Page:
The Divine Pursuit: A Study of Jonah
Becoming a counselor is a weird sort of schooling. What other graduate program teaches you how to listen, ask good questions, and read interpersonal dynamics? Who but future counselors study nonverbal cues, birth order, and “solution-focused questions?” Counseling techniques easily transform into entertaining party tricks: “Let me guess,” I imagine saying to my unsuspecting acquaintance while swirling my drink, “your deepest fear is turning into your mother, whom you find yourself resembling more each day?”
There’s another side to studying therapist techniques. Developing questions that pry back even the hardest shell takes practice. And there’s only one person that accompanies me to sleep, to the bathroom, to work—other than my toddler. It’s me. I am the unwilling recipient of my own therapy.
So I paid attention when I got all emotional about the story of Jonah. Do you know him? The bible Jonah, the telling-God-N-O Jonah, the swallowed-by-a-fish Jonah? Think way back to Vacation Bible School. You probably sang a song about him or maybe smoothed him up on a feltboard next to a smiling whale.
Jonah disobeys and isn’t loving, or at least, that’s the point when we tell the VBS version. But when I prepared a teaching series for a women’s group on the book of Jonah, I found myself stirred up, almost resentful, of what Jonah had become in those children’s stories. Like Jonah is a flat caricature painted by a heavenly hand to make us feel good about ourselves. Hey, at least I didn’t have to be swallowed by a big fish to listen to God. At least I wouldn’t defy God like that.
I got emotional because I thought Jonah could have had some reasons for running. That maybe following God’s orders and going to Nineveh was something excruciatingly hard for Jonah, something that felt impossible to do.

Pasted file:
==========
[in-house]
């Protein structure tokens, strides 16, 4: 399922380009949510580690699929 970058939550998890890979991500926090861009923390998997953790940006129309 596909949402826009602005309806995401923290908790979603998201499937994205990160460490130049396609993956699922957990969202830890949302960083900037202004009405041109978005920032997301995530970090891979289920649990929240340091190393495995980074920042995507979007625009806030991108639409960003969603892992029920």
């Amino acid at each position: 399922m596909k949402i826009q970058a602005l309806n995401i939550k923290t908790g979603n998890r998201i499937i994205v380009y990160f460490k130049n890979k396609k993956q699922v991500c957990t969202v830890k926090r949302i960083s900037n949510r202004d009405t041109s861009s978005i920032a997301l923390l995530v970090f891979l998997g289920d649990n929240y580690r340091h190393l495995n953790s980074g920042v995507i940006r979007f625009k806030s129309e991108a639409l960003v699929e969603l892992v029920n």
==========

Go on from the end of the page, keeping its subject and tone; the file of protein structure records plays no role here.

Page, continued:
And then the therapist in me listened closely and asked a piercing question: “Hmmm….interesting. What are your Ninevehs?”
Hmmm is right.
I pondered my own Ninevehs and the Ninevehs of those I’ve counseled. I thought about the pattern of fleeing, obeying and resisting God found in Jonah—and found in me. I considered the things in life that would make me want to lob a fat N-O in God’s face, modern-Day Ninevehs like:
Struggling through a hard marriage (or waiting on a good one).
Fighting with addictions.
Making peace with the past. Wrestling with unforgiveness. Learning to wait. Embracing uncertainity. Raising difficult children. Choosing to care for aging parents. Going back to work when you want to stay home. Having children. Not having children. And the list goes on….
Holy Spirit calling: Jonah is me.
Jonah is you, too, if you’ve ever wanted space from God. If you’ve ever escaped from Him in heart or in action. Jonah is you if you’ve ever wondered how or why God would talk to you—and if you would obey. I know one thing: Jonah’s not a platitude to mount on a cross-stitch and hang in the bathroom. It’s raw, real life. It’s one of the many things I love about God–the way He enters our disheveled reality. The way He knows our crazy souls. And the way He shows us His soul for us, and for all his creation.
If you can relate, take heart, and take another look at Jonah. You might just find a friend.
Nicole Unice is a counselor and blogger working in family ministry at Hope Church in Richmond, VA. Her six-week guided study of Jonah, The Divine Pursuit, is available as a printed version or free download on her website. An online community using The Divine Pursuit begins 9/15.